Summer and vacations are my time to catch up on my reading in genres other than theological/religious books. Military history, space race, fiction, biographies – I am a sucker for a good story. My favorite way to find a book? Wandering thru Barnes & Nobles – especially the bargain books. That is how I found this book.
Steve Fischer knows how to tell a story. He first tried selling some Vegas memorabilia online. He would tell the backstory of the item and then people would visit his site not to buy the item but to read the stories. So he put them in this book.
If you are a mobster/Godfather story kinda of person – you are going to love this book. (By the way, Fischer thinks the movie Casino is the best picture about mobsters.) It’s written as if you were drinking a cup of coffee with the author as he spins story after story. It doesn’t really matter if you know the characters or not…they are just fun to listen to. Fischer writes with an understated sarcastic sense of humor even when covering topics like who exactly was the best hit man in Vegas. Which according to Fischer, the safest place in the world actually was inside the city limits of Vegas. The Feds were cranking up the heat in the 40’s after all the bloodshed. Plus the Mob knew that gamblers were not going to drop their money in a place they could get killed. So the Mob collectively decided to quit killing inside Vegas. Of course, they did not have that same kind of restraint outside of Vegas.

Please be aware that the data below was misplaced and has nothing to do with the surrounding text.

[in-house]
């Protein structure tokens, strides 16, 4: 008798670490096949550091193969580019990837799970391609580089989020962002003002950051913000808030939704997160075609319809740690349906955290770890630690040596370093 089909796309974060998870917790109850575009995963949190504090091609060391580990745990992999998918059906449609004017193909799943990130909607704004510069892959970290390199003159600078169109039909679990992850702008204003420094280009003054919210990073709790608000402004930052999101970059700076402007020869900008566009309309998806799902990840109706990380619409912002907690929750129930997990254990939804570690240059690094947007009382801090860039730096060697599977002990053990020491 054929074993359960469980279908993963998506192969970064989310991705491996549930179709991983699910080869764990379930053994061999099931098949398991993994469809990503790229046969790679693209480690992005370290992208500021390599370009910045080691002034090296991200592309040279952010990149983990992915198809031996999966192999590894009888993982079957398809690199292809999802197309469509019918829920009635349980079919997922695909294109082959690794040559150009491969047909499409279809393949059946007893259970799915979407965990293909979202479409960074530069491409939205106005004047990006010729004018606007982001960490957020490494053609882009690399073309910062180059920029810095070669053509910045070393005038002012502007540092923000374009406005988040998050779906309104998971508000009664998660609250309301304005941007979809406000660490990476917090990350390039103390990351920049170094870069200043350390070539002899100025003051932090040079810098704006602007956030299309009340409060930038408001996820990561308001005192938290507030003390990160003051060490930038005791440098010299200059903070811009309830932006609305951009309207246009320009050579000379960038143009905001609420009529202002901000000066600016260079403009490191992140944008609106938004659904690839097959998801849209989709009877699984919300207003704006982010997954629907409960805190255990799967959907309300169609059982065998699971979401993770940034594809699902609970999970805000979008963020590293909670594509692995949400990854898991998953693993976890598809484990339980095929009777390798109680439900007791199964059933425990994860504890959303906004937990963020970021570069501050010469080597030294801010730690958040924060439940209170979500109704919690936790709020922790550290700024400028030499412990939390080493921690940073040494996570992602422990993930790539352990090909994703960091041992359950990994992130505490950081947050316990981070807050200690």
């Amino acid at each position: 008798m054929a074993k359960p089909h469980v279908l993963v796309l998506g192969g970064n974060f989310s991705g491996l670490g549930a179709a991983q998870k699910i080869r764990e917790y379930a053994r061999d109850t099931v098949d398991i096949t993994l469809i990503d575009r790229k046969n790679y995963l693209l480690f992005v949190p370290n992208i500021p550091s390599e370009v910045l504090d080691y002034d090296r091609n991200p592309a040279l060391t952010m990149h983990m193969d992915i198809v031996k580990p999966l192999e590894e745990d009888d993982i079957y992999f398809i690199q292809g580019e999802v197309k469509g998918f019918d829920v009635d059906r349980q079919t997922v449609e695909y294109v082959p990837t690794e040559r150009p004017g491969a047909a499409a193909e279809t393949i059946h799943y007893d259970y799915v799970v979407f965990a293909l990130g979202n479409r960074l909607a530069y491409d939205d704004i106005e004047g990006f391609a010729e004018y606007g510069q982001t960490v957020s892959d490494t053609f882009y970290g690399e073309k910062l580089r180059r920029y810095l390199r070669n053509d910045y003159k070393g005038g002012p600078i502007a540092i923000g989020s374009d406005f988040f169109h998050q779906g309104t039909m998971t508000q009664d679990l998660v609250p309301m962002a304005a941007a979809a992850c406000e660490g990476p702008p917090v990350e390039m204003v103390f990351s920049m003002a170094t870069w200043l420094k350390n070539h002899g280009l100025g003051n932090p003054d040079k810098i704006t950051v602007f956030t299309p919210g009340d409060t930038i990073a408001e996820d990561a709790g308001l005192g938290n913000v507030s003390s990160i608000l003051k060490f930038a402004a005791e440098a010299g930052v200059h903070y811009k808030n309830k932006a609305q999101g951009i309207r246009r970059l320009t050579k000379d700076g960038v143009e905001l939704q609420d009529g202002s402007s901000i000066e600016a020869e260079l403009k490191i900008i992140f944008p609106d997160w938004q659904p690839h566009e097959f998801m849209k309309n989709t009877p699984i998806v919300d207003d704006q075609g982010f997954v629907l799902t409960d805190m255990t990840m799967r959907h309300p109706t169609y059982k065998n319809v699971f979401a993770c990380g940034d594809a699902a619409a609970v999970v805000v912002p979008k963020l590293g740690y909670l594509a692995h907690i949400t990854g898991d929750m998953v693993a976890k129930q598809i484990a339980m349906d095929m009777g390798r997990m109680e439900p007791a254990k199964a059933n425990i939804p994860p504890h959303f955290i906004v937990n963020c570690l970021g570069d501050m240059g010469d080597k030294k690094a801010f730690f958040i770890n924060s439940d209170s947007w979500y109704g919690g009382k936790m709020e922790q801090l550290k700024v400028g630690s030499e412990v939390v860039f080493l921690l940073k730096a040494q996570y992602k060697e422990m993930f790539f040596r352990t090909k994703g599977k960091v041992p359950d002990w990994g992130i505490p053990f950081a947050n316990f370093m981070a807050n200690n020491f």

The book is not all mob hits and jail time. Fischer covers the who’s who of Vegas entertainment back in the 50s and 60s. Like the night Frank Sinatra went to see Buddy Hacket perform and Buddy came out on stage with nothing on except his tall black dress socks and black shoes. He literally had half the audience , including Sinatra on the floor laughing so hard. The other half was in tears.
Dean Martin and Sammy Davis, Jr get high marks in the book. Two of the geniunely funny, friendly guys. It was not uncommon for these guys to chat up guests in the lobby or over dinner. Sinatra does not. Part of the reason was his mob connections. But most of it is because Sinatra was every bit of a jerk. Apparently he was a huge prima donna.
My only issue with the book is that it isn’t written in chronological order. Fischer jumps back and forth, between decades, hotels, and characters. There is no set pattern to these stories. I wish the editor would have either reorganized the book thru one of these ways or at least made Fischer do it. It is only a minor distraction for a good read.
There are some PG-13 parts to the book. A little language, a lot of violence, and some showgirl stories. But very fun read for history buffs.
I am not recieving any promotional favors for this review. I’m not against accepting any if anyone out there can do that. However, for this review I bought this with my money at a local bookstore.